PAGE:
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James Barnes, author of David G. Farragut, Naval Actions of 1812, Yank ee Ships and Yankee Sailors, Commodore Bainbridge , The Blockaders, and other naval and historical works, The Photographic History of The Civil War: in ten volumes, Thousands of Scenes Photographed 1861-65, with Text by many Special Authorities, Volume 6: The Navy. (ed. Francis Trevelyan Miller) 2 0 Browse Search
Southern Historical Society Papers, Volume 8. (ed. Reverend J. William Jones) 2 0 Browse Search
Rebellion Record: a Diary of American Events: Documents and Narratives, Volume 11. (ed. Frank Moore) 2 0 Browse Search
Cambridge History of American Literature: volume 3 (ed. Trent, William Peterfield, 1862-1939., Erskine, John, 1879-1951., Sherman, Stuart Pratt, 1881-1926., Van Doren, Carl, 1885-1950.) 2 0 Browse Search
Col. John M. Harrell, Confederate Military History, a library of Confederate States Military History: Volume 10.2, Arkansas (ed. Clement Anselm Evans) 2 0 Browse Search
The Daily Dispatch: October 24, 1864., [Electronic resource] 2 0 Browse Search
Adam Badeau, Military history of Ulysses S. Grant from April 1861 to April 1865. Volume 2 2 0 Browse Search
Thomas Wentworth Higginson, Massachusetts in the Army and Navy during the war of 1861-1865, vol. 2 2 2 Browse Search
Adam Badeau, Military history of Ulysses S. Grant from April 1861 to April 1865. Volume 3 2 0 Browse Search
George Bancroft, History of the Colonization of the United States, Vol. 1, 17th edition. 2 0 Browse Search
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t Suffolk, Va., 1862, 1863. Blackwater, Va., Nov. 17, 1862; long detailed account. Boston Evening Journal, Nov. 24, 1862, p. 4, col. 3. — – – Beaver Dam Church, Va., Dec. 1, 1862. Boston Evening Journal, Dec. 6, 1862, p. 2, col. 4. — – – Zuni, Va., Dec. 12, 1862. Boston Evening Journal, Dec. 16, 1862, p. 4, col. 5. — – – General condition; letters. Boston Evening Journal, Jan. 15, 1863, p. 2, cols. 3, 4, p. 4, col. 4; Jan. 28, p. 4, col. 6; Feb. 2, p. 4, col. 5. — – – Engagement as. Century, vol. 29, p. 767. — Subterranean shells at; note. Gen. Fred T. Locke. Century, vol. 30, p. 641. Young, Corp. P., Co. D, 15th Regt. M. V. I. Ball's Bluff, Oct. 21, 1861. Crossing the river. Boston Evening Journal, Nov. 9, 1861, p. 2, col. 3. Young folks' history of the war for the Union. John D. Champlin, Jr., rev. of. Century, vol. 23, p. 473. Zuni, Va. Engagement of Dec. 12, 1862. Co. I, 6th Regt. M. V. M. Boston Evening Journal, Dec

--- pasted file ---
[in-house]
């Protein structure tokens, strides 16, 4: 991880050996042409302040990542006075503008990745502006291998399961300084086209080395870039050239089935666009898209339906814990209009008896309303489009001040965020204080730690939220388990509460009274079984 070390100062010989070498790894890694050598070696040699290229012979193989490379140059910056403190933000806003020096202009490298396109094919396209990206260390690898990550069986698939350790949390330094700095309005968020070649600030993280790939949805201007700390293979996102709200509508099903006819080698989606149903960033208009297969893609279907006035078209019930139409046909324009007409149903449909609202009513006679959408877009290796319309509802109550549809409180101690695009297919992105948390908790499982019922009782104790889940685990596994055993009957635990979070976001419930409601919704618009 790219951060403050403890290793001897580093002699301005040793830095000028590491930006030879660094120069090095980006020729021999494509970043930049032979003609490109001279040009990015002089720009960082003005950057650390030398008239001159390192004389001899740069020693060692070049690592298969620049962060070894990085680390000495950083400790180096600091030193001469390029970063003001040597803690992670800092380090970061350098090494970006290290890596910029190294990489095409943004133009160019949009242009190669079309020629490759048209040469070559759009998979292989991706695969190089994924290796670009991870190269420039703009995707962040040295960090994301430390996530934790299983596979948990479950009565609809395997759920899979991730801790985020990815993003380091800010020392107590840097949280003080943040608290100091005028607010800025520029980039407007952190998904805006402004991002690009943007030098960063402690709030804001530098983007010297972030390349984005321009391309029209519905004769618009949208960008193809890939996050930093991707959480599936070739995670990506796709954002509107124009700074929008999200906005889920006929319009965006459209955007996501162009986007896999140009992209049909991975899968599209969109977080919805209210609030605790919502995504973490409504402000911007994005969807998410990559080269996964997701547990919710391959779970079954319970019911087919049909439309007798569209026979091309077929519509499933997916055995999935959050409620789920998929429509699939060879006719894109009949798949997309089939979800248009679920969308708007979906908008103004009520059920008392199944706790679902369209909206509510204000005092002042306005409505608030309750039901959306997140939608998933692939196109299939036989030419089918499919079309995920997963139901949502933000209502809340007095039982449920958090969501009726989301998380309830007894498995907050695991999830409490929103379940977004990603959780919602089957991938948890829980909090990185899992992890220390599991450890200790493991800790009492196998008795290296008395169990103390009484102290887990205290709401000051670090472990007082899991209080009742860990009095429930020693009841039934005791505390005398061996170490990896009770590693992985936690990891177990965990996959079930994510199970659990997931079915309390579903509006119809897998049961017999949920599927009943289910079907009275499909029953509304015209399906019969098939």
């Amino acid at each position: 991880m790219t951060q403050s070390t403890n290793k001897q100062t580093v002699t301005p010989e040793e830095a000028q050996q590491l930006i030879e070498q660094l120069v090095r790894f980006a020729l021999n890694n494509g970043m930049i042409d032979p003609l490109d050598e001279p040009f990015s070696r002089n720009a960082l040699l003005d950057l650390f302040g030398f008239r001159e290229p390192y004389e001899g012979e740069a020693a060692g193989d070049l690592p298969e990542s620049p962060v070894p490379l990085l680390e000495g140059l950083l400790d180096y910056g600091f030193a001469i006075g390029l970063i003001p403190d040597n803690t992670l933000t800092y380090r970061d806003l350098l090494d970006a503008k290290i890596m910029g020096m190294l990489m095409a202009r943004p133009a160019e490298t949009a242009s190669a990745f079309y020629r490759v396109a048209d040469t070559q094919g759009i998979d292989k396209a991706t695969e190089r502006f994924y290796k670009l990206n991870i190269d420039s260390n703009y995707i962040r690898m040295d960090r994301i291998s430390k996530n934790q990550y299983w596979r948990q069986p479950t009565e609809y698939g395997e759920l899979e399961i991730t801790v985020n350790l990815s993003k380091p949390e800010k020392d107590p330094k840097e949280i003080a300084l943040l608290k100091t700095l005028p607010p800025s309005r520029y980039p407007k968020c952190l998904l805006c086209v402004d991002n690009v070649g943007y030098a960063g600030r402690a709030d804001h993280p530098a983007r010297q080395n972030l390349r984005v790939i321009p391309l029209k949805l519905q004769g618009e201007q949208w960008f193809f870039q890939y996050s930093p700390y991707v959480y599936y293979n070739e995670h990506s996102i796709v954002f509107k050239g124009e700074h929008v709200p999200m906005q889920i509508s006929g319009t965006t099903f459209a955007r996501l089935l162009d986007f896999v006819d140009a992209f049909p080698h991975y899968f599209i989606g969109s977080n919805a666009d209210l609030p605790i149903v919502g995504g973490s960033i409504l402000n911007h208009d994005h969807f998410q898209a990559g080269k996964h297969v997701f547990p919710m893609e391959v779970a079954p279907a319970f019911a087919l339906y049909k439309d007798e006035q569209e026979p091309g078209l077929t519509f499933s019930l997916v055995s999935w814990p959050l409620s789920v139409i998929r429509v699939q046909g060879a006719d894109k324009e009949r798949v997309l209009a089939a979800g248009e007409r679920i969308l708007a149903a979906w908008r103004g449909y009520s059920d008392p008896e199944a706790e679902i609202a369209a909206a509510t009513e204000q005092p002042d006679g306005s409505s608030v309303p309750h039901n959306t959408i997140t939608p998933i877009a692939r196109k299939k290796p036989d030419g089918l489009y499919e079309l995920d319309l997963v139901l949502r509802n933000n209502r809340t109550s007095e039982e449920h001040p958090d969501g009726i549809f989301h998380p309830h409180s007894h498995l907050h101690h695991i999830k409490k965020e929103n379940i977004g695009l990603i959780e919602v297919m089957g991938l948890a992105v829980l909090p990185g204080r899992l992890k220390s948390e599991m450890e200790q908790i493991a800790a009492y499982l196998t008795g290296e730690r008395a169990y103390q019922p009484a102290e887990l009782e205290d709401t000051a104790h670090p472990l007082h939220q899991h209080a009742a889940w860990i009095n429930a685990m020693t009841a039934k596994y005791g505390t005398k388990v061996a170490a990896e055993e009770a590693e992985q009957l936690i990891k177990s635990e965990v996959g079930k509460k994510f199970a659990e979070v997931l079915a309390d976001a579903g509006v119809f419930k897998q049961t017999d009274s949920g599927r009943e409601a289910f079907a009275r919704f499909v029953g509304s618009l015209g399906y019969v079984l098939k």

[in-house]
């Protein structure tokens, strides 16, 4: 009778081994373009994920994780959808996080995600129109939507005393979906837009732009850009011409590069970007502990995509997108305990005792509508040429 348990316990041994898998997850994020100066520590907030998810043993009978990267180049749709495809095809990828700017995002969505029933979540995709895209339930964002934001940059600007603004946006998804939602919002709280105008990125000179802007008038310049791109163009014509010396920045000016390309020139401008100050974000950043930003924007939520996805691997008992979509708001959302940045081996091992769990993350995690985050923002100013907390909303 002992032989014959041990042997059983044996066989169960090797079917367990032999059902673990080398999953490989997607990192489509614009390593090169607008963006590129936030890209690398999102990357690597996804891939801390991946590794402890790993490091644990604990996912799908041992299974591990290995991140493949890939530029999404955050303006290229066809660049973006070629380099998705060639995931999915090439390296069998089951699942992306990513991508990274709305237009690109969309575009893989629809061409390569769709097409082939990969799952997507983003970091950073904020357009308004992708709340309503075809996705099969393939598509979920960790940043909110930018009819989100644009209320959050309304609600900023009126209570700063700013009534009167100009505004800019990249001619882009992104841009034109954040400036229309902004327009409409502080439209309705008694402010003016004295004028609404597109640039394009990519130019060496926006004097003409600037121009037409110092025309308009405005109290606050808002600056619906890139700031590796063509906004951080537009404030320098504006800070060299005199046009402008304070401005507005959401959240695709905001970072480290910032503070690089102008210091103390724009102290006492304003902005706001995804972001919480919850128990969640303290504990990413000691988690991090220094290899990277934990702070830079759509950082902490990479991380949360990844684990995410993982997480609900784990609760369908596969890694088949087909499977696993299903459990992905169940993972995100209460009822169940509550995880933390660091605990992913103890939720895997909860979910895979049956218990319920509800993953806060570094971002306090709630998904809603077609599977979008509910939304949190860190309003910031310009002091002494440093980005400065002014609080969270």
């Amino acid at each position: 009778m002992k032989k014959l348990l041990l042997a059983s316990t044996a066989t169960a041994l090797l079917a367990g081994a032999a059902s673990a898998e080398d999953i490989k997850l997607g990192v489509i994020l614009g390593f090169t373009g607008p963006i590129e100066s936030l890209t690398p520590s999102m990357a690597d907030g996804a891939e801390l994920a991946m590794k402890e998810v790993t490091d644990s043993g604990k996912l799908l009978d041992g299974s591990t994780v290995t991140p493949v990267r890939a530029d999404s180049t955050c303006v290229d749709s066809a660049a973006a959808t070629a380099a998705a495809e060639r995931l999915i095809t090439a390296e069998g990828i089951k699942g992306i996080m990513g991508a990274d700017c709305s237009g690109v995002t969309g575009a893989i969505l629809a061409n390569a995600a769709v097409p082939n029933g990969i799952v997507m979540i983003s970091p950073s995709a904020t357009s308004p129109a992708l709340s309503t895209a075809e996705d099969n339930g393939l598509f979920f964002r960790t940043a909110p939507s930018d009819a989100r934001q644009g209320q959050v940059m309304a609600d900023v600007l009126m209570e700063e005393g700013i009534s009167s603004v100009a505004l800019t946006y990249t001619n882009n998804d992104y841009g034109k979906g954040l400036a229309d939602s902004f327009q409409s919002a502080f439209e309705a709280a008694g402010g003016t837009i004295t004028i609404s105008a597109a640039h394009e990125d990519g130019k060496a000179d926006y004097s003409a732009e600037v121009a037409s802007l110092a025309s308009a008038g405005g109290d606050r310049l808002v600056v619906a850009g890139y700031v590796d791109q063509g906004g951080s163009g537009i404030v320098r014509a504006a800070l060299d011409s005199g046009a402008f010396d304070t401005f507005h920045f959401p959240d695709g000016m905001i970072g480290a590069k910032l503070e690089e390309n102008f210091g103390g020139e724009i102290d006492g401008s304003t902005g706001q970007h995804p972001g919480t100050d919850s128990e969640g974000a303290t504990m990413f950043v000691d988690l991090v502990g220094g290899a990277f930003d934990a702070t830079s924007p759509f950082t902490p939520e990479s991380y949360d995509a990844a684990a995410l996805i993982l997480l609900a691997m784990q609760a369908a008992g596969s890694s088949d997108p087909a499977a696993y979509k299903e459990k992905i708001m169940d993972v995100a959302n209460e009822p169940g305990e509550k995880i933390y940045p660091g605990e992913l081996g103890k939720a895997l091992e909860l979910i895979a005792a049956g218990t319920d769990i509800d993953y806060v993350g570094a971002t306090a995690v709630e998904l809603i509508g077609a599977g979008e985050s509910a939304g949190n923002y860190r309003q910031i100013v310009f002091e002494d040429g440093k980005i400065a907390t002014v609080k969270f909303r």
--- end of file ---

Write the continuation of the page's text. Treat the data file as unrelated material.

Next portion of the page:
command had been transferred, confirmed this opinion in many minds. Halleck's strategy was to prevent this. Gen. John Pope, who had been in command of the enemy's forces in Missouri between the Missouri and Osage rivers, had sent Merrill's Horse through Saline county, where they were bombarded with mortars loaded with mud by Jo Shelby and his men, near Waverly. They stripped farms, impressed stock from women, and captured, February 19th, several companies of Confederate recruits at Blackwater creek, near Knobnoster, under Colonels Robinson, Alexander and McGiffin, of which achievement Generals Pope and Halleck made much boast to Washington. Brig.-Gen. S. R. Curtis was, December 23d, assigned to the command of the Federal forces of the southwestern district of Missouri. On December 2d, martial law had been declared in Missouri by Mr. Lincoln, and Curtis was without restraint. The men under him burned the towns of Dayton and Columbus on January 3, 1862, and with a largely superio
Capt. Calvin D. Cowles , 23d U. S. Infantry, Major George B. Davis , U. S. Army, Leslie J. Perry, Joseph W. Kirkley, The Official Military Atlas of the Civil War, Index. (search)